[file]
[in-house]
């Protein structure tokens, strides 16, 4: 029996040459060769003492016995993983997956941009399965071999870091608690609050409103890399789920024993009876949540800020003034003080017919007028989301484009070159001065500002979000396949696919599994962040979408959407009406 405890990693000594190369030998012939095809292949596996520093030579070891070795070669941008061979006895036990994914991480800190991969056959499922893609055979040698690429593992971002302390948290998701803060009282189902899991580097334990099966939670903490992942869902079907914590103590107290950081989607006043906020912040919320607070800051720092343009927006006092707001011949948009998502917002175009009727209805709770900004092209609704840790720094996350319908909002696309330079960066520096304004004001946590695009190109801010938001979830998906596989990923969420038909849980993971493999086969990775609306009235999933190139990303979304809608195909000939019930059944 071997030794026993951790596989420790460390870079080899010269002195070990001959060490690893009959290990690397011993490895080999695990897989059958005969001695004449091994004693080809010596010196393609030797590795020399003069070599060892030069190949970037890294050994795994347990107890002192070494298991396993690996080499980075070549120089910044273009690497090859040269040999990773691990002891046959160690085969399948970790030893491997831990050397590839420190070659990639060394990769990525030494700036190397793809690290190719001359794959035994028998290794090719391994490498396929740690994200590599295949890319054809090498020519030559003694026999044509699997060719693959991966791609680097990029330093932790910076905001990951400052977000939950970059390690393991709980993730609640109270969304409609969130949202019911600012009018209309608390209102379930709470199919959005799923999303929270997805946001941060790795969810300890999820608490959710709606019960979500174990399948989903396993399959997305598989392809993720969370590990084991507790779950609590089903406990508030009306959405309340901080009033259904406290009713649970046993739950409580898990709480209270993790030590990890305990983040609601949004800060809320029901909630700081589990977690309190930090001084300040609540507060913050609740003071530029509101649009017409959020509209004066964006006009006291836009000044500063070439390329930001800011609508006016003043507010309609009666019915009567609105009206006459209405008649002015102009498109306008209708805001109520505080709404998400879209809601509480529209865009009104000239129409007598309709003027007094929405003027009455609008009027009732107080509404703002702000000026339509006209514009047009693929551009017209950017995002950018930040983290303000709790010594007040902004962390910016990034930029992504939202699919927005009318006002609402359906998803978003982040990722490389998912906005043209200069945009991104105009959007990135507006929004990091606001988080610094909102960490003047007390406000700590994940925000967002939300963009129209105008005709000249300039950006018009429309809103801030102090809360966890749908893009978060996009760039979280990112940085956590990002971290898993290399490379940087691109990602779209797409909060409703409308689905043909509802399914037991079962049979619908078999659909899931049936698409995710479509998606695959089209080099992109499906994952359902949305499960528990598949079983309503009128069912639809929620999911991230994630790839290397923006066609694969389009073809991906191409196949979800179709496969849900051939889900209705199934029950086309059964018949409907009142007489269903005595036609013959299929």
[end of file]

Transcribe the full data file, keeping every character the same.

[in-house]
């Protein structure tokens, strides 16, 4: 029996040459060769003492016995993983997956941009399965071999870091608690609050409103890399789920024993009876949540800020003034003080017919007028989301484009070159001065500002979000396949696919599994962040979408959407009406 405890990693000594190369030998012939095809292949596996520093030579070891070795070669941008061979006895036990994914991480800190991969056959499922893609055979040698690429593992971002302390948290998701803060009282189902899991580097334990099966939670903490992942869902079907914590103590107290950081989607006043906020912040919320607070800051720092343009927006006092707001011949948009998502917002175009009727209805709770900004092209609704840790720094996350319908909002696309330079960066520096304004004001946590695009190109801010938001979830998906596989990923969420038909849980993971493999086969990775609306009235999933190139990303979304809608195909000939019930059944 071997030794026993951790596989420790460390870079080899010269002195070990001959060490690893009959290990690397011993490895080999695990897989059958005969001695004449091994004693080809010596010196393609030797590795020399003069070599060892030069190949970037890294050994795994347990107890002192070494298991396993690996080499980075070549120089910044273009690497090859040269040999990773691990002891046959160690085969399948970790030893491997831990050397590839420190070659990639060394990769990525030494700036190397793809690290190719001359794959035994028998290794090719391994490498396929740690994200590599295949890319054809090498020519030559003694026999044509699997060719693959991966791609680097990029330093932790910076905001990951400052977000939950970059390690393991709980993730609640109270969304409609969130949202019911600012009018209309608390209102379930709470199919959005799923999303929270997805946001941060790795969810300890999820608490959710709606019960979500174990399948989903396993399959997305598989392809993720969370590990084991507790779950609590089903406990508030009306959405309340901080009033259904406290009713649970046993739950409580898990709480209270993790030590990890305990983040609601949004800060809320029901909630700081589990977690309190930090001084300040609540507060913050609740003071530029509101649009017409959020509209004066964006006009006291836009000044500063070439390329930001800011609508006016003043507010309609009666019915009567609105009206006459209405008649002015102009498109306008209708805001109520505080709404998400879209809601509480529209865009009104000239129409007598309709003027007094929405003027009455609008009027009732107080509404703002702000000026339509006209514009047009693929551009017209950017995002950018930040983290303000709790010594007040902004962390910016990034930029992504939202699919927005009318006002609402359906998803978003982040990722490389998912906005043209200069945009991104105009959007990135507006929004990091606001988080610094909102960490003047007390406000700590994940925000967002939300963009129209105008005709000249300039950006018009429309809103801030102090809360966890749908893009978060996009760039979280990112940085956590990002971290898993290399490379940087691109990602779209797409909060409703409308689905043909509802399914037991079962049979619908078999659909899931049936698409995710479509998606695959089209080099992109499906994952359902949305499960528990598949079983309503009128069912639809929620999911991230994630790839290397923006066609694969389009073809991906191409196949979800179709496969849900051939889900209705199934029950086309059964018949409907009142007489269903005595036609013959299929």